Managing Menstrual Cramps: Guidelines for Using Pain Killers for Period Pain

Menstrual Cramps

Menstrual Cramps

Around fifty percent of individuals who menstruate experience period pain lasting approximately one to two days throughout their menstrual cycle.

Ensure effective management of your Menstrual Cramps during periods by adhering to these dos and don’ts if you use painkillers.

Causes Of Menstrual Cramps

The Institute for Quality and Efficiency in Health Care (IQWiG) notes that severe menstrual cramps in women may stem from an increased release of prostaglandin by the uterus. This excess production leads to painful cramps in the lower abdomen, potentially extending to the back or thighs. Additionally, benign growths such as fibroids could exacerbate this discomfort. Severe period pain might also signal endometriosis, a condition where uterine lining tissue grows beyond its usual boundaries.

Dos Of Taking Painkillers During Menstrual Cramps

Consult Your Gynaecologist 

Dr. Rao emphasized the importance of discussing your symptoms, medical history, and suitable pain relief options before beginning any painkiller regimen for menstrual cramps.

Take Note Of The Time

Dr. Rao advised, “Start taking pain relievers when you first experience menstrual cramps or even slightly beforehand, especially if you’re aware of when they are expected. This proactive approach can assist in prevent severe pain.”

Stay Hydrated 

Maintaining proper hydration is crucial for overall health. Surprisingly, dehydration can worsen your menstrual cramps. Dr. Rao advises, “To prevent dehydration and ease the discomfort, consume ample water alongside pain relief medication. Additionally, consider drinking hot water to enhance blood circulation and relax your muscles.”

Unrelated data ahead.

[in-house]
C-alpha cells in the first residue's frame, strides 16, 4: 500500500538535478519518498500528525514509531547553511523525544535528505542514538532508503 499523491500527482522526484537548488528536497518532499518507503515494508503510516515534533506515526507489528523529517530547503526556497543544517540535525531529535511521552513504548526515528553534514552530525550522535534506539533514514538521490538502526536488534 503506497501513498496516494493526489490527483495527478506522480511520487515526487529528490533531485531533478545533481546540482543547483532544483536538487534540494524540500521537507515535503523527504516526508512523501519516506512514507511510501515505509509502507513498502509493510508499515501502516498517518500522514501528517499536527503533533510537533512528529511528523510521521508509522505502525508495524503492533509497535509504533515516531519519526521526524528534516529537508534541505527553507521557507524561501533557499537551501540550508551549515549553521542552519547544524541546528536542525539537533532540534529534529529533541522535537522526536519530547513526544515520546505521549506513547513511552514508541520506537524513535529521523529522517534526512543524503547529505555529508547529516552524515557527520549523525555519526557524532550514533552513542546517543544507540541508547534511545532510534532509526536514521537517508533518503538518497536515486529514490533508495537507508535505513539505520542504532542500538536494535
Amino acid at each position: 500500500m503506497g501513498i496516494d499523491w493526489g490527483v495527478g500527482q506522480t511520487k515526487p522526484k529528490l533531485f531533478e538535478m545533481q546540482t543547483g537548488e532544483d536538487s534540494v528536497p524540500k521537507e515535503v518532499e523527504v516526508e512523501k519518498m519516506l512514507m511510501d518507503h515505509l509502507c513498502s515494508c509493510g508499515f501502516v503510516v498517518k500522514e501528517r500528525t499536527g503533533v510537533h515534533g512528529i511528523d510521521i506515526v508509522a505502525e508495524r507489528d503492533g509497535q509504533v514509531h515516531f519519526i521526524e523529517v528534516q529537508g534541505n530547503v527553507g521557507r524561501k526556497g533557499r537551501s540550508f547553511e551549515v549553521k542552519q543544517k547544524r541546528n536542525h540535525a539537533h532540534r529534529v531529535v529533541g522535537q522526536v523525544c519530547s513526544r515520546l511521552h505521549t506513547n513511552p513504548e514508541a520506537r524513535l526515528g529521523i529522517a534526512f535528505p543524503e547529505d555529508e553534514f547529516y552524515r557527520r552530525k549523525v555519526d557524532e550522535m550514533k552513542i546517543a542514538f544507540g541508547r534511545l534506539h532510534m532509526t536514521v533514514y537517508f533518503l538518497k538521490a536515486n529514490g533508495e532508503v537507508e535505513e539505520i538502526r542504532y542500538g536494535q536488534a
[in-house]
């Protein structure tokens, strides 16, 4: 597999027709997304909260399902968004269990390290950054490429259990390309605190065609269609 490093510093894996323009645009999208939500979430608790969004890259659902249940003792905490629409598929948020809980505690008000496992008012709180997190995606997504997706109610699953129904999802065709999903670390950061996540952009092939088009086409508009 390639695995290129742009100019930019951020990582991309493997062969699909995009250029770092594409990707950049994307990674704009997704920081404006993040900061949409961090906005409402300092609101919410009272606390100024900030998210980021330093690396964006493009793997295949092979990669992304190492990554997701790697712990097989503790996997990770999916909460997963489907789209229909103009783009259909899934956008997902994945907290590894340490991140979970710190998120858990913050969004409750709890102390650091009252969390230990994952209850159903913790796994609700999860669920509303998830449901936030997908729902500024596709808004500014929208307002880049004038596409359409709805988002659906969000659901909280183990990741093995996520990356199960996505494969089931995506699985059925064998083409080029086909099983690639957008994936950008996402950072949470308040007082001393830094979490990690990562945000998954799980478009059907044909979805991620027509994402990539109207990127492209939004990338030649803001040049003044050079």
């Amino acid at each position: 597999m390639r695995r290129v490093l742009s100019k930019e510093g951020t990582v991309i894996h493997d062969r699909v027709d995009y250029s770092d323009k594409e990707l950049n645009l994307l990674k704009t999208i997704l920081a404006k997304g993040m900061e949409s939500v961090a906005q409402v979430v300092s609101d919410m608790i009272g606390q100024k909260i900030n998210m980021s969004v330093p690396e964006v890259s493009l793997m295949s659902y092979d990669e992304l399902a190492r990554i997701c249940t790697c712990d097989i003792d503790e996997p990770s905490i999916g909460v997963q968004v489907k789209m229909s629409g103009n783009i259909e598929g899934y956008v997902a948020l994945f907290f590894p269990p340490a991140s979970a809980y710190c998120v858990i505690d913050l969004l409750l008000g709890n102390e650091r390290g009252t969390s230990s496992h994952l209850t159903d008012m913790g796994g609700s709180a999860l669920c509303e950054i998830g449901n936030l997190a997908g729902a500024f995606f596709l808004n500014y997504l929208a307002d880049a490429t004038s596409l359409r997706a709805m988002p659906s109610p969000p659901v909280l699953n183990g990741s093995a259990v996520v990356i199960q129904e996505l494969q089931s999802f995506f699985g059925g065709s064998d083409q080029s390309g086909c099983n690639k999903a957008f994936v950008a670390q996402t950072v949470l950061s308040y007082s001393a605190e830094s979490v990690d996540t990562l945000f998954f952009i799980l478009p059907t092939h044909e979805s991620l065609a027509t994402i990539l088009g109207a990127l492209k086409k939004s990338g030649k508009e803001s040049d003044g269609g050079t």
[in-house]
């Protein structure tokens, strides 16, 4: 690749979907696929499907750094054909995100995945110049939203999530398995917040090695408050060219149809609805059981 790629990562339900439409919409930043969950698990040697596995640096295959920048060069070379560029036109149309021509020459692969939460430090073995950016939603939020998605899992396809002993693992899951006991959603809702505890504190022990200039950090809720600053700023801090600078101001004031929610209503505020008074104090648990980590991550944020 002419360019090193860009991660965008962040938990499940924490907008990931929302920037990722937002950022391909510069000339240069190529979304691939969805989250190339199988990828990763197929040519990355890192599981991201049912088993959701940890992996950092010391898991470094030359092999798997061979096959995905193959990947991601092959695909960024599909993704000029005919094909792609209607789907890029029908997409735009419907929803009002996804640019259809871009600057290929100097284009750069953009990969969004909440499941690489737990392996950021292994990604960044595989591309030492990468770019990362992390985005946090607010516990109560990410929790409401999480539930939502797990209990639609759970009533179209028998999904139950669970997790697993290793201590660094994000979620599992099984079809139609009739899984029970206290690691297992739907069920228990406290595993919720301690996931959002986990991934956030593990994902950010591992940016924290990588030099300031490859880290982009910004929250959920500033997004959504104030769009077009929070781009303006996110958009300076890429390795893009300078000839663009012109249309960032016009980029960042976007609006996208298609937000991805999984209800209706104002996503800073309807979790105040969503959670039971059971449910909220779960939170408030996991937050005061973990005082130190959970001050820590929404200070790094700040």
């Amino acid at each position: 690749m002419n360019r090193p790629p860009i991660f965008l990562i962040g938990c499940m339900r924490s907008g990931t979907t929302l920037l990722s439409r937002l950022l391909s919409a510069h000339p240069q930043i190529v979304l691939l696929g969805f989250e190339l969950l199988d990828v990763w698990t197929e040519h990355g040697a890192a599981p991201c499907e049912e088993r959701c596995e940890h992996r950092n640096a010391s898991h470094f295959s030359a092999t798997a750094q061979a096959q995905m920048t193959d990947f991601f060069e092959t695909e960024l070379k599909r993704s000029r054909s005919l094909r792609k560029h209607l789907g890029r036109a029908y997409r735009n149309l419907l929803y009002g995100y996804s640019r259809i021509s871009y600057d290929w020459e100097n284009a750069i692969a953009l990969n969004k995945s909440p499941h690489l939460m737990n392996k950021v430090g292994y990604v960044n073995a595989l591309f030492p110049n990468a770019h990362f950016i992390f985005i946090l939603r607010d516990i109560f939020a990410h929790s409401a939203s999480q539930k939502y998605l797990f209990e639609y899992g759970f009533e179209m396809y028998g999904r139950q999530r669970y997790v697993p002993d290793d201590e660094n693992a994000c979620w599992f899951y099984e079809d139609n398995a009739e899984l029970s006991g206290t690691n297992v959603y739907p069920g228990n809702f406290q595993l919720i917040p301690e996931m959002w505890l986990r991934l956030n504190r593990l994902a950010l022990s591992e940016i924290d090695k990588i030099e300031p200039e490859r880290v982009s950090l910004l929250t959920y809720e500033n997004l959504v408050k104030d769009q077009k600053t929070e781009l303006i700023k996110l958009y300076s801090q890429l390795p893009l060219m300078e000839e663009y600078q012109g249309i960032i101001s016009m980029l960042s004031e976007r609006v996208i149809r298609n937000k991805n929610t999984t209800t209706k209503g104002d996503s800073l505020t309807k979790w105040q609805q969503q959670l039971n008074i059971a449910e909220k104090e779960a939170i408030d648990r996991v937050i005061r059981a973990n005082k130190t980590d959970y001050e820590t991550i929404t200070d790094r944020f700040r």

Combine with Non-Pharmacological Methods Menstrual Cramps

Dr. Rao recommends combining heating pads, relaxation techniques, or gentle exercise with painkillers for improved relief. Applying heat to your back or abdomen can alleviate pain by relaxing the muscles responsible for cramps.

Don’ts Of Taking Painkiller During Menstrual Cramps

Don’t Exceed the Recommended Dosage

Dr. Rao advises against the tendency of many women to increase painkiller intake as pain worsens. However, he emphasized the risks of overusing non-prescription NSAIDs, which can lead to adverse effects such as nausea, acid reflux, and constipation, potentially harming the stomach lining. He advised following prescribed doses and avoiding surpassing recommended limits when taking painkillers.

Avoid Alcohol Consumption

Dr. Rao advises against consuming alcohol when taking painkillers, as it may heighten the risk of side effects and have adverse interactions with the medication. So, ladies, if you aim to manage your pain effectively, it’s essential to decline that glass of alcohol.

Avoid Taking Painkillers On An Empty Stomach

 “To prevent stomach irritation, it is advisable to have a light meal or snack before taking painkillers when your stomach is empty”, said Dr Rao.

Avoid Extended Use

Dr. Rao advised against prolonged use of painkillers without medical guidance, as persistent usage may result in the development of tolerance and dependence.

Do Not Combine Painkillers

Dr Rao highlighted, “Do not combine multiple painkillers without consulting a healthcare provider, as this can increase the risk of side effects and drug interactions.”

Cramping and pain is fairly common around the time of menstruation. More than half the menstruators experience period pain for about one to two days during their cycle. These cramps usually happen at the beginning of your cycle.

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